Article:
The curriculum guides clergymen through Christ-centered leadership to teach them strategies for management, non-adversarial problem solving and to overcome the challenges of a diminishing number of priests and more complex circumstances in priestly ministry.
Flanagan credits Legatus and its members for the institute’s growth. The institute provides training for priests in 70 dioceses.
“As Legatus members introduced us to their ordinaries and provided funding, more bishops asked us to do leadership programs for their dioceses,” said Flanagan.
Similarly, Timothy Busch’s involvement in Legatus has led him to be involved in a number of exciting initiatives. Busch has helped start Catholic elementary and high schools. He also was involved in the Diocese of Orange’s recent acquisition of Robert Schuller’s Crystal Cathedral in California. Busch has been a member of the Orange County Legatus chapter for 22 years.
“I was fascinated with the idea of successful business people focusing on spirituality,” said Busch. “It seemed like a way to make great connections with people who have common values and a common vision.”
Busch is also responsible for the creation of the Catholic leadership conference known as the Napa Institute.
“The Napa Institute is intended to bring Catholic intellectuals to teach Catholics about their faith so that they can defend it,” said Busch, CEO of the Busch Group. The inaugural conference was held in July 2011 with 250 attendees. Busch expects that 350 will attend this year’s event.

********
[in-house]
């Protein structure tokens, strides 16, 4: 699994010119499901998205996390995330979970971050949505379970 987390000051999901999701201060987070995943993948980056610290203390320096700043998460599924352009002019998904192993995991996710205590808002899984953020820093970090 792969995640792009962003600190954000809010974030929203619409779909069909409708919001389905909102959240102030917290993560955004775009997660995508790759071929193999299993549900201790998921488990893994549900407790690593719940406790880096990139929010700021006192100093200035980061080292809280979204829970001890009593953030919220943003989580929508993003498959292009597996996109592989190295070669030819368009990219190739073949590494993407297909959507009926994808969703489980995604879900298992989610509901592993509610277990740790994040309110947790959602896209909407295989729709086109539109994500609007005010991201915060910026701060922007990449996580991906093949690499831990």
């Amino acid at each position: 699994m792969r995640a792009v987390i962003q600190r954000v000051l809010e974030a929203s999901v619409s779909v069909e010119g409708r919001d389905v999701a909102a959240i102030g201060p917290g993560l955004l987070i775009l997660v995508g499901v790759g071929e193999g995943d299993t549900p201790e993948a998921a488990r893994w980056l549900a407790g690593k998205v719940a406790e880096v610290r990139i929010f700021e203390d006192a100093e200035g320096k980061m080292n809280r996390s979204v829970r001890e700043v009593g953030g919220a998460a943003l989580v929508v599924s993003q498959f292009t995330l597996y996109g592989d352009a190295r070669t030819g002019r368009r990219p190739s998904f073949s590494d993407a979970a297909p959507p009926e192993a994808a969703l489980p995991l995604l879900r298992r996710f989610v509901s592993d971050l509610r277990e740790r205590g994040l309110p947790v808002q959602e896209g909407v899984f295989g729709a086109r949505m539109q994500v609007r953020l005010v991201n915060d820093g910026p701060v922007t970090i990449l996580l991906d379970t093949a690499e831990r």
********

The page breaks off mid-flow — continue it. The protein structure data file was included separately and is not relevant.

“Legatus has maintained my faith,” said Busch. “When you get busy and successful, you think you don’t need God; but you need him more.”
Hunt has seen the organization grow and become more and more accepted by the bishops.
“What’s been clear to me in current times — that was not the case early on — is the level of appreciation for and understanding of Legatus by the hierarchy,” said Hunt. “We’re welcomed and sometimes invited by ordinaries to come into their dioceses. Many dioceses have a medical or legal association. Many bishops see this as the third leg of a stool for support in their local community.”
The organization also has witnessed dramatic growth, from its earliest chapters in Ann Arbor, Mich., and Toledo, Ohio, to its newest chapters — a fourth chapter in Orange County, Calif.; one in Lexington, Ky., and a chapter in the South Bay Los Angeles area. Hunt said that Los Angeles represents a key success in terms of the density of memberships. There are multiple chapters in the Los Angeles area — in Palm Springs, West Los Angeles, Pasadena and others.
Other notable areas of membership include Detroit and southern Louisiana. The Baton Rouge chapter is the organization’s largest, with 84 CEO members.
“We have a presence in practically every major diocese, population-wise,” said Hunt. “Tom [Monaghan] believes we could have 100 more chapters.”
In addition to Legatus’ U.S. growth, the organization is also focused on expanding internationally.
“We have aspirations for the organization to become more international,” said Hunt. “We have a healthy chapter in Toronto, we have a chapter in development in Dublin, and ground work is being done with the hopes of establishing a chapter in Poland.”
“Legatus exists to help the Church,” said Hunt. “It’s something of a support group of people on the right path, looking to make the greatest impact they can for the good of society.”
Tim Drake is the Register's senior writer.